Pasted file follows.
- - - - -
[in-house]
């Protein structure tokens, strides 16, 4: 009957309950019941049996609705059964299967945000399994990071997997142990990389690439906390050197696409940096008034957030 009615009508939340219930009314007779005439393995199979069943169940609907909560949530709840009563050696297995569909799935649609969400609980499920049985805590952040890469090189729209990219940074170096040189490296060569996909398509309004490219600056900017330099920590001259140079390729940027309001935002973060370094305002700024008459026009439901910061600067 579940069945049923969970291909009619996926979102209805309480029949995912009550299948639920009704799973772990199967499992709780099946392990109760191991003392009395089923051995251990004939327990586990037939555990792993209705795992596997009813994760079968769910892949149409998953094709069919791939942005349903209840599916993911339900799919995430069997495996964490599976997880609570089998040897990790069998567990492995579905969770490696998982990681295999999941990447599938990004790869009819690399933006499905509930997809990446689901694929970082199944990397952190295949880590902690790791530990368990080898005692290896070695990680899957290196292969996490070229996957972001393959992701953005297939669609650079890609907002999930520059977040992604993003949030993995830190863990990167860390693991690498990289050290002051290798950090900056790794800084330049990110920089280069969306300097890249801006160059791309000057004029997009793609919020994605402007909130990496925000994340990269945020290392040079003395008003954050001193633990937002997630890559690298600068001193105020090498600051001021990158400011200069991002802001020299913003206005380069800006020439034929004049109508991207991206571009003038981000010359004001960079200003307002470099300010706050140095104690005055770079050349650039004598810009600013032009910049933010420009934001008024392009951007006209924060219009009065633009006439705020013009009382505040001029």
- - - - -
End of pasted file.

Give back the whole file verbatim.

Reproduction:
[in-house]
């Protein structure tokens, strides 16, 4: 009957309950019941049996609705059964299967945000399994990071997997142990990389690439906390050197696409940096008034957030 009615009508939340219930009314007779005439393995199979069943169940609907909560949530709840009563050696297995569909799935649609969400609980499920049985805590952040890469090189729209990219940074170096040189490296060569996909398509309004490219600056900017330099920590001259140079390729940027309001935002973060370094305002700024008459026009439901910061600067 579940069945049923969970291909009619996926979102209805309480029949995912009550299948639920009704799973772990199967499992709780099946392990109760191991003392009395089923051995251990004939327990586990037939555990792993209705795992596997009813994760079968769910892949149409998953094709069919791939942005349903209840599916993911339900799919995430069997495996964490599976997880609570089998040897990790069998567990492995579905969770490696998982990681295999999941990447599938990004790869009819690399933006499905509930997809990446689901694929970082199944990397952190295949880590902690790791530990368990080898005692290896070695990680899957290196292969996490070229996957972001393959992701953005297939669609650079890609907002999930520059977040992604993003949030993995830190863990990167860390693991690498990289050290002051290798950090900056790794800084330049990110920089280069969306300097890249801006160059791309000057004029997009793609919020994605402007909130990496925000994340990269945020290392040079003395008003954050001193633990937002997630890559690298600068001193105020090498600051001021990158400011200069991002802001020299913003206005380069800006020439034929004049109508991207991206571009003038981000010359004001960079200003307002470099300010706050140095104690005055770079050349650039004598810009600013032009910049933010420009934001008024392009951007006209924060219009009065633009006439705020013009009382505040001029």